Request to Amend Accountability Plans – Connecticut July 15, 2008 – NCLB Policy Letters to States
July 15, 2008
The Honorable Mark K. McQuillan
Connecticut State Department of Education
165 Capitol Avenue
Hartford, CT 06145
Dear Commissioner McQuillan:
I am writing in response to Connecticut’s request to amend its State accountability plan under Title I of the Elementary and Secondary Education Act of 1965 (ESEA), as amended by the No Child Left Behind Act of 2001 (NCLB). Following our discussions with your staff, the approved changes are now included in an amended State accountability plan that Connecticut submitted to the Department on May 28, 2008, which we will post on the Department’s website. A summary of the amendments submitted for the 2007-08 school year is enclosed with this letter. As you know, any further requests to amend Connecticut’s accountability plan must be submitted to the Department for review and approval as required by section 1111(f)(2) of Title I of the ESEA.
Please also be aware that approval of Connecticut’s accountability plan for Title I, including the amendments approved herein, does not indicate that the plan complies with Federal civil rights requirements, including Title VI of the Civil Rights Act of 1964, Title IX of the Education Amendments of 1972, Section 504 of the Rehabilitation Act of 1973, Title II of the Americans with Disabilities Act, and requirements under the Individuals with Disabilities Education Act.
I am confident that Connecticut will continue to advance its efforts to hold schools and school districts accountable for the achievement of all students. If you need any additional assistance to implement the standards, assessment, and accountability provisions of NCLB, please do not hesitate to contact Jessica Morffi (Jessica.email@example.com) or Clayton Hollingshead (Clayton.firstname.lastname@example.org) of my staff.
Kerri L. Briggs, Ph.D.
cc: Governor M. Jodi Rell
The following is a summary of the state’s amendment requests. Please refer to the Department’s website (www.ed.govhttps://www2.ed.gov/admins/lead/account/stateplans03/index.html) for Connecticut’s complete accountability plan.
The following amendments are aligned with the statute and regulations.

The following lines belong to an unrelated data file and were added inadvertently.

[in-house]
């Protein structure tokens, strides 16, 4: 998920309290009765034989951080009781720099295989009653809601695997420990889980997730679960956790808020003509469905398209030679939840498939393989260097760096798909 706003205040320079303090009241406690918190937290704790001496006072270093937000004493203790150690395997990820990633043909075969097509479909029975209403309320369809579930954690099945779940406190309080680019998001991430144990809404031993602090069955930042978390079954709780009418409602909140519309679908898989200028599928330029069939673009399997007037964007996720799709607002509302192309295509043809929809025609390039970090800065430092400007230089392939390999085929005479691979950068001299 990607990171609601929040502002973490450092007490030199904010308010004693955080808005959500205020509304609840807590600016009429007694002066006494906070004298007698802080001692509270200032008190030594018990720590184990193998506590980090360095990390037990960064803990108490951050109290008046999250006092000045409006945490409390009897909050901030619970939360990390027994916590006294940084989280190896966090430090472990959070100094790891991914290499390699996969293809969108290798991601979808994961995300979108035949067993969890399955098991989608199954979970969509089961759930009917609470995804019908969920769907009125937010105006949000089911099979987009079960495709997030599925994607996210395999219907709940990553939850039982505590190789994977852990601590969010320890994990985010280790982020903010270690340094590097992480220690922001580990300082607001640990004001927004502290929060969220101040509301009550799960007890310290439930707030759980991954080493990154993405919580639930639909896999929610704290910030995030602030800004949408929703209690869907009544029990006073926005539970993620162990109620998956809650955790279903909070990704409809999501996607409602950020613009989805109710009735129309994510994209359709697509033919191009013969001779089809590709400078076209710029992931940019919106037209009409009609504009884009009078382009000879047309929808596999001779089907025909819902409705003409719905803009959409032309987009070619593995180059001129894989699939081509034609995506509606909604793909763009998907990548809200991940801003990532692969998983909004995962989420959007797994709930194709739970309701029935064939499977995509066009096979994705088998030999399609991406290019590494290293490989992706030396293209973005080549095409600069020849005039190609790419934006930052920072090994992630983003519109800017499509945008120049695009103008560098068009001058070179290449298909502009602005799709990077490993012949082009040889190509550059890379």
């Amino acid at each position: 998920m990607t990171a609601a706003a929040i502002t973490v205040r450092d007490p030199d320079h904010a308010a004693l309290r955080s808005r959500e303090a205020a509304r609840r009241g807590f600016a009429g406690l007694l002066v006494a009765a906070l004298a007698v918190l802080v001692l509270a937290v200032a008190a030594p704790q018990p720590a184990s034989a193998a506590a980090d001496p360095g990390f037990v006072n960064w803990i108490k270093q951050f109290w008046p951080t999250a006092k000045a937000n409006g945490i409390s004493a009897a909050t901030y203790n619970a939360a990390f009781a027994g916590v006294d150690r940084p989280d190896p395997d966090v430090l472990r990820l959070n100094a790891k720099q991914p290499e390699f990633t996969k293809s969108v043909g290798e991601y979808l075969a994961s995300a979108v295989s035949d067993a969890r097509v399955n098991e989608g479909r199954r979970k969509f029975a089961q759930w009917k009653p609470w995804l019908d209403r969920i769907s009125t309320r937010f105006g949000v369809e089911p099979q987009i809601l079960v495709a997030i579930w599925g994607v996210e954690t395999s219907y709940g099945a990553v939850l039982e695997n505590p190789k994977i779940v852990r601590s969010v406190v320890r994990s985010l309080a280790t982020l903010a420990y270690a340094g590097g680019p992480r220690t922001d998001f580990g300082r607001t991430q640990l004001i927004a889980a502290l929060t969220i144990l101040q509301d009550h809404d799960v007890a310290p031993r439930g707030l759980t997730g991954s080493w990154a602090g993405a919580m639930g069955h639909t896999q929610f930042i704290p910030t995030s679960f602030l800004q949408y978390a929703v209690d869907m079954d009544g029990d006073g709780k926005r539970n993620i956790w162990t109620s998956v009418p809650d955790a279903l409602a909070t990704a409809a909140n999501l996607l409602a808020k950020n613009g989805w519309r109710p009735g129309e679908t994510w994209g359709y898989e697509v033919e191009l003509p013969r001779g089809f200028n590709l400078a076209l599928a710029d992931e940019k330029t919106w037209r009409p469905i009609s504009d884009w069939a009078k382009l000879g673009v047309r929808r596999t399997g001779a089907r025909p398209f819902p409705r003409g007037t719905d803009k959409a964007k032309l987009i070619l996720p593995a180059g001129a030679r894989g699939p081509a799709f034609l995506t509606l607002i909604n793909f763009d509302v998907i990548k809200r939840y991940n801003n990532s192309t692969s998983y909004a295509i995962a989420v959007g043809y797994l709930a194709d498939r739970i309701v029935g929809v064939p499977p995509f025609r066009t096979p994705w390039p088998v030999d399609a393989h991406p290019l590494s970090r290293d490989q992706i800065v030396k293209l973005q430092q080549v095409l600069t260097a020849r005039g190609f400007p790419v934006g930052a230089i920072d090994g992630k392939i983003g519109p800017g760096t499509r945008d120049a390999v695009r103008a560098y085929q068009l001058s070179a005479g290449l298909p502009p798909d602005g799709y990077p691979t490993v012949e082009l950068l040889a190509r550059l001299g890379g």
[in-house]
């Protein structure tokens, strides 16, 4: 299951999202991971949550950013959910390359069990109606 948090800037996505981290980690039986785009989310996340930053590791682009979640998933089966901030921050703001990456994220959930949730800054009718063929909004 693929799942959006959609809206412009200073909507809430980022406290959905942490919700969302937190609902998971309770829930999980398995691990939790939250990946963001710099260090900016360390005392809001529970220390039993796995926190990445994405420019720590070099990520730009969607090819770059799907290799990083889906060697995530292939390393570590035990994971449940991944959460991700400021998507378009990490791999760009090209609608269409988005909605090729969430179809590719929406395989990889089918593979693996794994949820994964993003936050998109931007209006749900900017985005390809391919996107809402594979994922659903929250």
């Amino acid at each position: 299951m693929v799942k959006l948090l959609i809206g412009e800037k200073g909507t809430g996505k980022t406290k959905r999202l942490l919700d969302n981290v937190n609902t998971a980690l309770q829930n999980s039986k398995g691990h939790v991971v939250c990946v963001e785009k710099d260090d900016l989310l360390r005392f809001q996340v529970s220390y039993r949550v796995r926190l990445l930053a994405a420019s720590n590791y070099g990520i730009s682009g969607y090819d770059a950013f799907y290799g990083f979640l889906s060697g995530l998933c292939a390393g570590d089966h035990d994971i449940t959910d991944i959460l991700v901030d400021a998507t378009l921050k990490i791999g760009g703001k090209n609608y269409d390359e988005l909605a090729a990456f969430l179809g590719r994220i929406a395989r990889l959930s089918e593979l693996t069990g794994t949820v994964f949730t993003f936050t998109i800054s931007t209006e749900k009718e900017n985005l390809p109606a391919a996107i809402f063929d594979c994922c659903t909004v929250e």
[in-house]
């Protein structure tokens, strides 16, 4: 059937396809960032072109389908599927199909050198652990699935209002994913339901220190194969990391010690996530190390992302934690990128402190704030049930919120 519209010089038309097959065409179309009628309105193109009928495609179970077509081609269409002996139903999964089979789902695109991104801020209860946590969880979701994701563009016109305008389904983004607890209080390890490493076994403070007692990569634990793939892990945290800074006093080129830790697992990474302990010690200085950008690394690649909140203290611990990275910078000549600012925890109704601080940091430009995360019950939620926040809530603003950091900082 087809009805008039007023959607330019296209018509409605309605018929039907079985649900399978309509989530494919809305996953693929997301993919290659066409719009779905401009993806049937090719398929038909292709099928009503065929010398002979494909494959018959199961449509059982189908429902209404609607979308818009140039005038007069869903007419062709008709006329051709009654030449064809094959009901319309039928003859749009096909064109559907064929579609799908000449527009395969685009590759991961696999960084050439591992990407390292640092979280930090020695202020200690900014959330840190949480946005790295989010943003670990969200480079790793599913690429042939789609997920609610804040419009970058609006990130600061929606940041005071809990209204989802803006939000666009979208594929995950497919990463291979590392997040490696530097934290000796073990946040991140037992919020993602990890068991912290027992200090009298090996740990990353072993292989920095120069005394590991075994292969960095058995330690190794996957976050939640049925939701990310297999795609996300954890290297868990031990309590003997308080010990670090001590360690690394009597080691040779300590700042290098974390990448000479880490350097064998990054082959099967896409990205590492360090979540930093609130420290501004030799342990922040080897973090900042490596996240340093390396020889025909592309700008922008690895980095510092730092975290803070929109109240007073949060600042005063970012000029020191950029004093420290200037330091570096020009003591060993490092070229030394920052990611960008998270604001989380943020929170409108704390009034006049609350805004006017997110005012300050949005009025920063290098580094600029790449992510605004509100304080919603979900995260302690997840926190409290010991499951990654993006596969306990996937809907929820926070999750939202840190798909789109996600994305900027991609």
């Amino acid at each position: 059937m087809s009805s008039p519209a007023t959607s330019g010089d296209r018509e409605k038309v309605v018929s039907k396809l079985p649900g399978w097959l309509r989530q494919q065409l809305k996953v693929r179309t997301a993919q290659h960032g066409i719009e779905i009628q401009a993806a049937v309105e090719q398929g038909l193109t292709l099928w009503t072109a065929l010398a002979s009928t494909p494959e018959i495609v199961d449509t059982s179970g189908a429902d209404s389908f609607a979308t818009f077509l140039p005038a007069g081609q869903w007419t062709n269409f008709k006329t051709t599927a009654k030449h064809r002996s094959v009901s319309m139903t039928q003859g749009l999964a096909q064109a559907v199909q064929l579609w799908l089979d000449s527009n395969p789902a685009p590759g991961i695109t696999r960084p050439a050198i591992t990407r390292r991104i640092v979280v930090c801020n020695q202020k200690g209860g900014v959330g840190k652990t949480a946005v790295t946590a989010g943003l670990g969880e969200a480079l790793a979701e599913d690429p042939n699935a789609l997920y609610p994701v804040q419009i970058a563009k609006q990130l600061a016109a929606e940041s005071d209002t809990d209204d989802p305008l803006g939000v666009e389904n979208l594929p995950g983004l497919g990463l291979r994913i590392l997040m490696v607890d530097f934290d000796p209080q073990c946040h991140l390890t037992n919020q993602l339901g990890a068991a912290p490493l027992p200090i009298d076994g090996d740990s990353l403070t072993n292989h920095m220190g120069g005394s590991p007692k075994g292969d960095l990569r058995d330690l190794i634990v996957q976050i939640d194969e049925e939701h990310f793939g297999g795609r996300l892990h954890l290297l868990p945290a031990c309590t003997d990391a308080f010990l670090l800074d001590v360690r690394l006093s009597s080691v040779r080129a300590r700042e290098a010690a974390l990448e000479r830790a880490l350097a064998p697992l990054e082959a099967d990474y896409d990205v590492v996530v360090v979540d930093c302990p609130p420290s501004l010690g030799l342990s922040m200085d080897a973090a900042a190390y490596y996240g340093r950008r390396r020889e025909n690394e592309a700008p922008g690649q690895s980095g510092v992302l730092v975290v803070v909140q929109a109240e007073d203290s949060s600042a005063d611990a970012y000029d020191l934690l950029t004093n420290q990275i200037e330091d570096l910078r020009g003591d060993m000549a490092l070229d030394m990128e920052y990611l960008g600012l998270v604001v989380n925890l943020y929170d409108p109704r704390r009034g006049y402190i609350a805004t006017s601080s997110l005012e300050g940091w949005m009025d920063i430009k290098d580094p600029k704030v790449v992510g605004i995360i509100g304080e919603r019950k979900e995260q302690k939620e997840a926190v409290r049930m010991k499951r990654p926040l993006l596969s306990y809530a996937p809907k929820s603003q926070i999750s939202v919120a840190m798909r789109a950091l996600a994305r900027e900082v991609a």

New school definition (Element 1.6)
Revision: Connecticut establishes its criteria for when a school is “new” for accountability purposes to include:
- Significant changes in the student population served by a school that are not attributed to attrition and/or mobility, such as a–> change in student population of 50 percent or more, either an increase or decrease.
- A significant reconfiguration of grade spans that results in a change of student population of 50 percent or more. A minor change in grade spans, such as a reconfiguration from K-5 to PK-6, is not sufficient for a school to be classified as a new school.
All requests to become a new school will be approved by a Connecticut State Department of Education committee, which includes legal, data, and school improvement staff.
Including students with disabilities (Element 5.3)
Revision: Connecticut will include in the students with disabilities subgroup for AYP determinations a student who is no longer receiving special education services but who had been previously identified as a student with disabilities during the past two years.
Including limited English proficient (LEP) students (Element 5.4)
Revision: Connecticut defines an English language learner (ELL) student as one who is enrolled in a public school, grades kindergarten through twelve whose dominant language is one other than English and whose proficiency in English is not sufficient to assure equal educational opportunities in the regular school program. Connecticut uses the following three-step process to help LEAs determine whether a student is an ELL student: 1. Administer a three-question survey; 2. Use a dual language test or an observation procedure to determine the student’s dominant language; and 3. Determine limited English language proficiency based on three indicators:
- a standardized English proficiency test;
- an oral interview conducted in English; and
- an examination of other indicators, such as report cards and test scores, that demonstrate whether achievement in academic subjects taught in English is below average.
Connecticut also establishes the following criteria for ELL students to exit the subgroup:
- Score at the highest level on the LAS Links English proficiency assessment; and
- Meet or exceed the Connecticut Mastery Test (CMT) “proficient” level for reading and mathematics; and
- Meet the “basic” level on the CMT for writing.